Here we show that constructal-law physics unifies the design of animate and inanimate movement by requiring that larger bodies move farther, and their movement on the landscape last longer. The life span of mammals must scale as the body mass (M) raised to the power ¼, and the distance traveled during the lifetime must increase with body size. The same size effect on life span and distance traveled holds for the other flows that move mass on earth: atmospheric and oceanic jets and plumes, river basins, animals and human operated vehicles. The physics is the same for all flow systems on the landscape: the scaling rules of “design” are expressions of the natural tendency of all flow systems to generate designs that facilitate flow access. This natural tendency is the constructal law of design and evolution in nature. Larger bodies are more efficient movers of mass on the landscape.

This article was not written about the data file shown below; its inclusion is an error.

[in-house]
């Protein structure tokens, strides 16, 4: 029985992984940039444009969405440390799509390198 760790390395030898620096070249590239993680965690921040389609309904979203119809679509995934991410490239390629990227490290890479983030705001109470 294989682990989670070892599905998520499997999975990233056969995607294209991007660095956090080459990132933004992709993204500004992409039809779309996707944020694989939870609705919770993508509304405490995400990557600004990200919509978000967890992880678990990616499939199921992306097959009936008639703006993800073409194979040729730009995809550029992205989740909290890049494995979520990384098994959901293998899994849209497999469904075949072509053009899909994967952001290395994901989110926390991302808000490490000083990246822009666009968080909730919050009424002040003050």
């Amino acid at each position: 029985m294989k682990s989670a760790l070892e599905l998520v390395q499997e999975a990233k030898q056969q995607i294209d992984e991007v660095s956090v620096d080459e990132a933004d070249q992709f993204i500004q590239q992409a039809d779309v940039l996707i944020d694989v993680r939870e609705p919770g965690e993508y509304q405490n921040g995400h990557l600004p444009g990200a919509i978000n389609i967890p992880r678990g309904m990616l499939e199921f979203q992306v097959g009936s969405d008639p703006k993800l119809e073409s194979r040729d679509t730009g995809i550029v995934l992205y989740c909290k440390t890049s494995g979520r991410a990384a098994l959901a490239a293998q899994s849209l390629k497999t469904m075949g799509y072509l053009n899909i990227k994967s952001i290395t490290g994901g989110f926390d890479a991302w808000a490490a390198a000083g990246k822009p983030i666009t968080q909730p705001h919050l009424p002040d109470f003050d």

While humans are capable of mentally transcending the here and now, this faculty for mental time travel (MTT) is dependent upon an underlying cognitive representation of time. To this end, linguistic, cognitive and behavioral evidence has revealed that people understand abstract temporal constructs by mapping them to concrete spatial domains (e.g. past = backward, future = forward). However, very little research has investigated factors that may determine the topographical characteristics of these spatiotemporal maps. Guided by the imperative role of episodic content for retrospective and prospective thought (i.e., MTT), here we explored the possibility that the spatialization of time is influenced by the amount of episodic detail a temporal unit contains. In two experiments, participants mapped temporal events along mediolateral (Experiment 1) and anterioposterior (Experiment 2) spatial planes. Importantly, the temporal units varied in self-relevance as they pertained to temporally proximal or distal events in the participant’s own life, the life of a best friend or the life of an unfamiliar other. Converging evidence from both experiments revealed that the amount of space used to represent time varied as a function of target (self, best friend or unfamiliar other) and temporal distance. Specifically, self-time was represented as occupying more space than time pertaining to other targets, but only for temporally proximal events. These results demonstrate the malleability of space-time mapping and suggest that there is a self-specific conceptualization of time that may influence MTT as well as other temporally relevant cognitive phenomena.